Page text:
Exports unsatisfactory this year
Nguyen Do Anh Tuan, head of Ipsard (the Institute of Policy and Strategy for Agriculture and Rural Development), noted that Vietnam’s farm exports had been decreasing since the beginning of the year. This was partly attributed to Vietnam’s rivals devaluing their currencies, thus making Vietnamese exports more expensive.
Vietnam’s farm and seafood produce has become less competitive in price compared with Indian and Thai rice, Brazilian and Colombian coffee, Thai, Indian and Indonesian shrimp, and Indonesian and Malaysian rubber.
As the Chinese economy takes a hit, the world’s economies, have been reeling as well. Vietnam’s economy bears the biggest influence from China’s economic problems as 20 percent of Vietnam’s agricultural products are exported to China, not including exports across border gates.
According to Tuan, in the first seven months of the year, China consumed 37 percent of Vietnam’s total rice exports, 47 percent of rubber, 36 percent of vegetables and fruits, 13 percent of wooden furniture products, 12 percent of cashew nuts and 7 percent of seafood exports.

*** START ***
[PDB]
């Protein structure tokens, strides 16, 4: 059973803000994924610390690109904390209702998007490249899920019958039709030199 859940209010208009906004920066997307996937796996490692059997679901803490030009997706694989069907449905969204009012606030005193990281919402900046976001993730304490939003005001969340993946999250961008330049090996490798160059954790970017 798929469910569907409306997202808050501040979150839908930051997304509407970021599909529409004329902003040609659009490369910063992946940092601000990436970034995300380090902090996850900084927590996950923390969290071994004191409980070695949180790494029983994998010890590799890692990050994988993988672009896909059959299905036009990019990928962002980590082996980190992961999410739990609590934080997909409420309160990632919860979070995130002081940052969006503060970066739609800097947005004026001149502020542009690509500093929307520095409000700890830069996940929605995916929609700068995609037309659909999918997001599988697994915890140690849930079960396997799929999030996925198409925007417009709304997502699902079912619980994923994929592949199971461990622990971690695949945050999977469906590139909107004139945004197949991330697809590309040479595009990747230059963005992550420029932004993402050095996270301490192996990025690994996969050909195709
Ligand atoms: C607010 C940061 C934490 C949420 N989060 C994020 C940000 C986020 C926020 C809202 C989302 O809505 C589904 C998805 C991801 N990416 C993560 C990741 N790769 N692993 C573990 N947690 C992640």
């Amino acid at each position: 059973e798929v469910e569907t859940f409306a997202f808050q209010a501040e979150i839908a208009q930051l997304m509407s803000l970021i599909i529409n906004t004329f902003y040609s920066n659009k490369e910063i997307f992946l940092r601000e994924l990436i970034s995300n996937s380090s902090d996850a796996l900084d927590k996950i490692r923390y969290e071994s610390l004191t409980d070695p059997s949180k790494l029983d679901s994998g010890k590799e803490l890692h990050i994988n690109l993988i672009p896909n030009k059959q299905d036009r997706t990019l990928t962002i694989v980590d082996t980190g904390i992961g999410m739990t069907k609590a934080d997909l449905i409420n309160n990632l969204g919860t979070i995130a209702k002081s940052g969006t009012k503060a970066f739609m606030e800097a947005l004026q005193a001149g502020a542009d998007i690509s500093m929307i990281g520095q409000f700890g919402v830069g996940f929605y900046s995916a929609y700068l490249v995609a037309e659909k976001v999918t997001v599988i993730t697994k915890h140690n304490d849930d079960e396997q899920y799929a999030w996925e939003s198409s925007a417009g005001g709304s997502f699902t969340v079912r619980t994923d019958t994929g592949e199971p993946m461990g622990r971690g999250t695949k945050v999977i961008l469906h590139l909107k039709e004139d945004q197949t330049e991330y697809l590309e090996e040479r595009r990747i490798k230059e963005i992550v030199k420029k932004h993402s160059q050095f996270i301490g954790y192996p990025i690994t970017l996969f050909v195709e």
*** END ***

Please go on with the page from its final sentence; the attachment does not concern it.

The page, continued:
Nguyen Trung Kien from Ipsard agreed that Vietnam’s farm produce had become less competitive because of the exchange rate policy.
Previously, Vietnam’s rice had a competitive selling price compared with Thailand and India. However, the prices are now nearly the same.
Kien noted that Vietnam’s agricultural growth rate heavily depends on exports, but exports have been unsatisfactory so far this year.
Vietnam’s farm exports in general have been average as the rice export value is down by 13 percent, coffee 16 percent, rubber 6 percent and seafood 16 percent.
Vietnam exported $9.2 billion worth of farm produce in the first eight months of the year, a decrease of 7.7 percent over the same period in 2014.
In 2013, China consumed 66 percent of Vietnam’s rice exports, while the figure was just 47 percent in the first four months of the year.
Regarding coffee exports, since Brazilian and Columbian arabica coffee prices have decreased sharply as a result of the local currencies’ depreciation, Vietnam’s robusta exports have suffered.
Dim ray of hope
Kien warned that weak competitiveness plus weak demand in the world market would still be big problems for Vietnam’s farm produce in the time to come.
The International Monetary Fund (IMF) and the World Bank (WB) and several other institutions all have predicted that the price of farm produce such as rice, coffee and shrimp would see a downward trend until 2020.
A 7-13 percent decline in prices has been predicted for the next several years.